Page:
A House committee issued subpoenas Friday ordering Treasury Secretary Steven Mnuchin and Internal Revenue Service Commissioner Charles Rettig to turn over President Trump’s tax returns by next Friday at 5 p.m., according to copies of the subpoenas provided by the committee.

House Ways and Means Chairman Richard E. Neal (D-Mass.) authorized the subpoenas following months of disagreements with the Trump administration over whether federal law mandates Congress can obtain the records.

“The IRS is under a mandatory obligation to provide the information requested,” the subpoena states. “The IRS has had more than four weeks to comply with the Committee’s straightforward request. Therefore, please see the enclosed subpoena.”

Trump refused to release his tax returns during the 2016 presidential campaign in a break with decades of precedent from previous presidents. Legal experts have said Mnuchin’s refusal to turn over the returns is unprecedented, noting a 1924 law that explicitly gives lawmakers the authority to seek the records.

A Treasury Department spokeswoman confirmed receipt of the subpoena.

The subpoenas come amid a widening legal conflict between House Democrats and the White House over a range of oversight issues, with the administration invoking executive privilege to prevent Trump's former counsel from giving certain records to Congress.

Neal first demanded six years of Trump’s personal and business returns, from 2013 to 2018, in letters to the administration last month.

Neal’s subpoenas demand that for these years Mnuchin and Rettig turn over Trump’s individual income tax returns, all “administrative files” such as affidavits for those income tax returns, and income tax returns for a number of Trump’s business holdings such as the Donald J. Trump Revocable Trust, an umbrella entity that controls dozens of other businesses including the Mar-a-Lago Club in Florida.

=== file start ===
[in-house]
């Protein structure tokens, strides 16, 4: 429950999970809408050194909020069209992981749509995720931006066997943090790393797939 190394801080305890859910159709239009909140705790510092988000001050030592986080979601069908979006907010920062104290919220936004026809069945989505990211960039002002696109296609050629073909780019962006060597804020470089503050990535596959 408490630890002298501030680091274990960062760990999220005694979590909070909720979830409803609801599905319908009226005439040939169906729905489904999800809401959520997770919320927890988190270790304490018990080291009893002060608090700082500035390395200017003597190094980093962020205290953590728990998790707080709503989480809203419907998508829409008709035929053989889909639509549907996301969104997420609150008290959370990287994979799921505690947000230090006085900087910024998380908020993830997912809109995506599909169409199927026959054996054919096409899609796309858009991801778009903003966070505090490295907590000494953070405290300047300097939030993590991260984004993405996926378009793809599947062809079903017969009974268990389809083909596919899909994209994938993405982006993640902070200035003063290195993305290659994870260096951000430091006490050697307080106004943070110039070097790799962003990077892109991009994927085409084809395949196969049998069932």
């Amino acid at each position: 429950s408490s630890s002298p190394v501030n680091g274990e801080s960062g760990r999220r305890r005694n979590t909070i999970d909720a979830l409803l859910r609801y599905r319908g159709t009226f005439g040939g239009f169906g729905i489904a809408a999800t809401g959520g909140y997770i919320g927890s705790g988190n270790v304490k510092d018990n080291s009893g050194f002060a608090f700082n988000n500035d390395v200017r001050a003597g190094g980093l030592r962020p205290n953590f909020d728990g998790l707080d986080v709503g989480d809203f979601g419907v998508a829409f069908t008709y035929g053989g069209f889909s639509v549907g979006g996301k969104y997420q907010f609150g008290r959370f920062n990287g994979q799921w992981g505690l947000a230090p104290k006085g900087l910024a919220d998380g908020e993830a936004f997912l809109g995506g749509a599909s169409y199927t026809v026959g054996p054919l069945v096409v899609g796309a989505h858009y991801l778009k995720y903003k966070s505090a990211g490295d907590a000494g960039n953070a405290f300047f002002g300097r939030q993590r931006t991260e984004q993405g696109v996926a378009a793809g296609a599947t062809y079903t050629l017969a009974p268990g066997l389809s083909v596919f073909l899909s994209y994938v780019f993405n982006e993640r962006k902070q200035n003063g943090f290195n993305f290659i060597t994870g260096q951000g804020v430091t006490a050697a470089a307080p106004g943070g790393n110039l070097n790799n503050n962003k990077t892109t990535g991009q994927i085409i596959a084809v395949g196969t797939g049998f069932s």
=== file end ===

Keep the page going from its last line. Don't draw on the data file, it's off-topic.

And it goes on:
The Trump administration has rejected Democrats’ requests for the president’s tax returns as violations of taxpayer privacy, with an attorney hired by the president and congressional Republicans echoing similar concerns. Mnuchin repeatedly asked for more time to respond to Neal’s request before rejecting it outright earlier this month.

“I think we’re coming to the point where we’re running out of letters to write,” Rep. Bill Pascrell Jr. (D-N.J.), a member of the Ways and Means Committee, said in an interview Thursday.

If Mnuchin and Rettig do not turn over the returns, Neal could respond by going to a congressional body to authorize a lawsuit in federal court against the two Trump administration officials. That body, the Bipartisan Legal Advisory Group, is controlled by Democrats.

The subpoena could bolster Neal’s position in federal court because it will help him demonstrate he pursued all possible avenues to obtain the returns before filing a lawsuit against the administration, said Steve Rosenthal, a legal expert at the Tax Policy Center, a nonpartisan think tank. That, at least in theory, will make it less likely for the court to strike down his claim on procedural grounds.

“A week now could save many months later,” Rosenthal said.

Even if House Democrats receive Trump’s tax returns, there is still no guarantee they will be made public. Legal experts say leaking the returns is a violation of privacy law that could be punishable with up to five years in prison, a provision intended to ensure taxpayer privacy, said George Yin, a legal expert at the University of Virginia.

Earlier this week, the New York Times published a report, based on data from 10 years of Trump’s federal tax returns, showing Trump reported more than $1 billion in losses to the IRS and lost more money than almost every other U.S. taxpayer from 1985 to 1994.

Earlier on Friday, Rep. Kevin Brady (Tex.), the ranking Republican on the Ways and Means Committee, cautioned Neal against issuing a subpoena, “Such actions would be an abuse of the committee’s oversight powers and further examples of the Democrat majority’s coordinated attempt to weaponize the tax code,” he argued.

Damian Paletta contributed to this report.